This is beyond “Too Cool”.
Medieval crucifix in St. Peter’s Basilica ‘resurrected’ from obscurity
VATICAN CITY (CNS) — His toes curl in pain, his veins bulge from exertion, his bony chest heaves in the last throes of death.
The newly restored 14th-century wooden crucified Christ “has been resurrected” from obscurity — once caked over with dark paint and left forgotten behind an elevator shaft, said Cardinal Angelo Comastri, archpriest of St. Peter’s Basilica.
“We have discovered a hidden treasure under the dust of many centuries,” he told reporters at a Vatican news conference Oct. 28.
The oldest crucifix in the basilica’s possession, [!!] it was made by an unknown sculptor of “exceptional artistic talent” and technical skill sometime in the early 1300s, and hung in the original fourth-century basilica of St. Peter, built by the Emperor Constantine, said Bishop Vittorio Lanzani, secretary of the Fabbrica di San Pietro, the office responsible for physical care and maintenance of St. Peter’s Basilica.
The 7-foot-long torso and legs were made in one piece from a solid trunk of seasoned walnut, he said. The arms — spanning nearly 6 and a half feet — and head were carved separately but came from the same already centuries’ old tree.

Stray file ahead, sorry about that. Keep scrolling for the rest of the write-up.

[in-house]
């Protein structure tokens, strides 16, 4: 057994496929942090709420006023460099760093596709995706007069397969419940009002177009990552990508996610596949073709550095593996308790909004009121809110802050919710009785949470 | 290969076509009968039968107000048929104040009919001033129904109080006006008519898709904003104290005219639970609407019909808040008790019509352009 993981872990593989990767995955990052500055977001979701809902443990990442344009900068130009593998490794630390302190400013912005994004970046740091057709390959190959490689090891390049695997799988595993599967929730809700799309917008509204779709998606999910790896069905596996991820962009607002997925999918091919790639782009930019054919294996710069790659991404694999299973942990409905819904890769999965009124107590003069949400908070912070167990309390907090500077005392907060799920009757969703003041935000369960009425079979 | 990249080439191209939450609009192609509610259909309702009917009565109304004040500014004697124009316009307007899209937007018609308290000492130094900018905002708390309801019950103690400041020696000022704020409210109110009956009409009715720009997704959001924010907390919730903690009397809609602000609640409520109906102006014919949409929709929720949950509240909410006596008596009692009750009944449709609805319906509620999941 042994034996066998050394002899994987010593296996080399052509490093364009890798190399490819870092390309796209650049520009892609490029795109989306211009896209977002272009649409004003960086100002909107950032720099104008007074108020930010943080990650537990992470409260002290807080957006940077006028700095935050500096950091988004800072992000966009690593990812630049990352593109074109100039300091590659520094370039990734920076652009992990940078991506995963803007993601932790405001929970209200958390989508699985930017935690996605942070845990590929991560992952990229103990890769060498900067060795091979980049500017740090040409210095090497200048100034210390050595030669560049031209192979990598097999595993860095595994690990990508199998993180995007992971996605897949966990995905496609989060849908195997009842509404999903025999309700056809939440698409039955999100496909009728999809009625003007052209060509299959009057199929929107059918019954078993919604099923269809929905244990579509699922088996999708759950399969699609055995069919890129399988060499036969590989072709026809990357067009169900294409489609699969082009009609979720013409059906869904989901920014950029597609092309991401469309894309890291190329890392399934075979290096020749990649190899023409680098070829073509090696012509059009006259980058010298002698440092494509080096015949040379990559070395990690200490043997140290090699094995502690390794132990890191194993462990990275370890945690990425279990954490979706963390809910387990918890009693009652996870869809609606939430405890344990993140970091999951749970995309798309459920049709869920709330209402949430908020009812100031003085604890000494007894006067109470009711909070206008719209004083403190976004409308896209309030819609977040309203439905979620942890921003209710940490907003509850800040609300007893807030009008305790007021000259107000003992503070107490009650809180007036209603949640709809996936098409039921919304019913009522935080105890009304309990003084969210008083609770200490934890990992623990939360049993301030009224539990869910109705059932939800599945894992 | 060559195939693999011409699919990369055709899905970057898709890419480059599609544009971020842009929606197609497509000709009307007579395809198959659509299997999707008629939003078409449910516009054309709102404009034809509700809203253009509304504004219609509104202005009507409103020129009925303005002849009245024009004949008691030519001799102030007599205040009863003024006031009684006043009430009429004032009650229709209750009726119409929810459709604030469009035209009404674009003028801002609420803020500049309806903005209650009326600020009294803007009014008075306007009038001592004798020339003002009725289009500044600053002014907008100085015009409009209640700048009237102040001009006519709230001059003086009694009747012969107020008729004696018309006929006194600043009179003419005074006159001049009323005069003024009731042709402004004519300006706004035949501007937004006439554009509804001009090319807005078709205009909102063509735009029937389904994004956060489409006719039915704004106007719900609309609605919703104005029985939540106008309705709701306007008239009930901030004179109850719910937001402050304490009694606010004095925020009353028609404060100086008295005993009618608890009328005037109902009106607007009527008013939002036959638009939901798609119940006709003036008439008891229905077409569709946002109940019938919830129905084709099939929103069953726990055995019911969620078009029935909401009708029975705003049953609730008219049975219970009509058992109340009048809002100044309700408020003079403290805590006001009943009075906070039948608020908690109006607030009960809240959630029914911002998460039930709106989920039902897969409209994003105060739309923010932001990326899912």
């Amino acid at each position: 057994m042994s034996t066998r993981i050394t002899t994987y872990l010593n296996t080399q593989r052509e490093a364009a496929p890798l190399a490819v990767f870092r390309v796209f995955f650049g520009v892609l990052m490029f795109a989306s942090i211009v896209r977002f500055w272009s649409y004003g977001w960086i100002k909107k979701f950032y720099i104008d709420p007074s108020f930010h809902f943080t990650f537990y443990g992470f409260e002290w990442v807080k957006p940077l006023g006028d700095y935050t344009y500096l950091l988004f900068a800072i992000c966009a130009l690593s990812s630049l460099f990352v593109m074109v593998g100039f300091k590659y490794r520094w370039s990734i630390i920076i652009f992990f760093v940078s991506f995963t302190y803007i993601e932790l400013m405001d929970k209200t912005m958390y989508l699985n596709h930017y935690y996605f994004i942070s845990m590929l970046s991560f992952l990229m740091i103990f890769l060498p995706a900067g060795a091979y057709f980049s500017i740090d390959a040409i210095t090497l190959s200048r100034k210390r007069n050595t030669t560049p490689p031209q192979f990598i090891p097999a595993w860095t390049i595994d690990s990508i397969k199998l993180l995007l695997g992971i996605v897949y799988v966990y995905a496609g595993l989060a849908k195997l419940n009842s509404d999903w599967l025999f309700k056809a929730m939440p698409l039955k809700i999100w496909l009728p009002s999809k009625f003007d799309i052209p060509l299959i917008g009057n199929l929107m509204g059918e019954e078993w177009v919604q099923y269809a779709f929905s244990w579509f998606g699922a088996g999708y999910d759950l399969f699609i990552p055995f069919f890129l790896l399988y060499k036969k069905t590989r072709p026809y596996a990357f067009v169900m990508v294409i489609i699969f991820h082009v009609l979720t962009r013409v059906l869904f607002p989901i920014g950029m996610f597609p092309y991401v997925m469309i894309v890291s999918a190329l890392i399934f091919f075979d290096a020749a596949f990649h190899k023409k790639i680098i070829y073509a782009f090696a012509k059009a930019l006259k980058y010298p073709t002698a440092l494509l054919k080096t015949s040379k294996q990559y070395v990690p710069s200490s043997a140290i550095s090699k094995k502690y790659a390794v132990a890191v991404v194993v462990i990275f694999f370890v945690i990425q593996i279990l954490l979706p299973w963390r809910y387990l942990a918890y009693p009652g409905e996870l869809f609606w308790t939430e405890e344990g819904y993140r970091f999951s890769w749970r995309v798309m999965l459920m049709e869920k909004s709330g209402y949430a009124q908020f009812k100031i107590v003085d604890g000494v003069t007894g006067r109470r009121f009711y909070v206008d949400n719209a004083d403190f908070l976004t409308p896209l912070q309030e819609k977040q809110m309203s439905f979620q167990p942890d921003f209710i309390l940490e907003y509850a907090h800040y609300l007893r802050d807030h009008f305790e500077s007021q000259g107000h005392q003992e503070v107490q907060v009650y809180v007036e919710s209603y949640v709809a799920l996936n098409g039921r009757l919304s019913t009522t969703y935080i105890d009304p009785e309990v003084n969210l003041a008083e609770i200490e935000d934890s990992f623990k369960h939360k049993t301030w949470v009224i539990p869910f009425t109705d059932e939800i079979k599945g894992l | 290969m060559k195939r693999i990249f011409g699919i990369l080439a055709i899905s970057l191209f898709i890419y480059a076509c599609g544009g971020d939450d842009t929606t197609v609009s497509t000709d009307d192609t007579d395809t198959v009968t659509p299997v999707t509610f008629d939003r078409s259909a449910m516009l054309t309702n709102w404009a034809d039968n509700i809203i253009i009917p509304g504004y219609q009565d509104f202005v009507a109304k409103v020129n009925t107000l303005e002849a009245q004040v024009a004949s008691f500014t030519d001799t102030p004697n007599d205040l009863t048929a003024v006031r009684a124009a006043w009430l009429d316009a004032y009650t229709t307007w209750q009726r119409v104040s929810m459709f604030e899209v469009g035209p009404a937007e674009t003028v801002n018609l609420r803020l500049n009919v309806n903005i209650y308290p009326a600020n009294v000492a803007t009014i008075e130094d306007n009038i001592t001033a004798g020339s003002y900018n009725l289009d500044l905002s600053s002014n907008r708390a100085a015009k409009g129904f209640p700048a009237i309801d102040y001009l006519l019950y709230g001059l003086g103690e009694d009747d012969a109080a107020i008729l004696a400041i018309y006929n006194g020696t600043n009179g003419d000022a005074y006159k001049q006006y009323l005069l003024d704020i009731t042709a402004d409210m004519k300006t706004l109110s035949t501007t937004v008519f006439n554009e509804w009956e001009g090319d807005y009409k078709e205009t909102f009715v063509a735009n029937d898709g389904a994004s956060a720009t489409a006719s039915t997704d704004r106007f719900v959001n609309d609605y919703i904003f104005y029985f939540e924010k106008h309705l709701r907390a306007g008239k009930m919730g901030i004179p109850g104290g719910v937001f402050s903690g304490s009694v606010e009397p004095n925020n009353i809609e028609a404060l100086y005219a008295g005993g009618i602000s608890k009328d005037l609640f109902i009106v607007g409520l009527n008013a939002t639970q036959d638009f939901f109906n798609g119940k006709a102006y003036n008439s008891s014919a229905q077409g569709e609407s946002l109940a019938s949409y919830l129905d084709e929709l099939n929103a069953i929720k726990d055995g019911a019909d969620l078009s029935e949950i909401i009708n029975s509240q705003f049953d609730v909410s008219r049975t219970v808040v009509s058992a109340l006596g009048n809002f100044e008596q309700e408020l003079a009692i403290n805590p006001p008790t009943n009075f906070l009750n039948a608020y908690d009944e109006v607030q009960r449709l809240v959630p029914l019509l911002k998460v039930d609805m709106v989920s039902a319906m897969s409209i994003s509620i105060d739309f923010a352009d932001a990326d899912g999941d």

Antique prints and a rich trail of archival material track the crucifix’s condition and its various locations inside the old basilica and its transfer to the new basilica when it was completed in 1620. The documents show that no matter where it was positioned, it was a popular and much-venerated piece of work, the bishop said.
It even managed to survive the Sack of Rome in 1527 and desecration when the basilica was turned into a “horse stable” and the Christ figure was dressed in the uniform of the invading mercenaries, he said.
Though made of strong solid wood, he said, termites feasting on it for 700 years caused considerable damage, leaving bore holes peppering the face and body and excavating large areas by the armpits.
Early restorers filled the gaping holes with wads of cloth, reinforced weakened areas with canvas wrappings and stucco, and hid dirt, discoloration and black termite burrows with dark “bronze-colored” paint, the bishop said.
Moved in 1749 to make way for Michelangelo’s marble masterpiece, the Pieta, the progressively darkening statue was gradually moved further and further away from the main area of the basilica, eventually ending up in closed chapel.
Even worse, Bishop Lanzani said, Pope Pius XI had an elevator put in the closed chapel to connect the basilica with the papal residence above in the apostolic palace.
“Darkened and confined in a neglected spot and nearly unreachable, it was forgotten by many and was in some way taken away from the devotion of the faithful,” he said.
Read the rest there.
Now if someone wanted to write a “thriller” about things behind closed doors in the Vatican…
Imagine the lost treasure still to be found… and still to be made for future generations.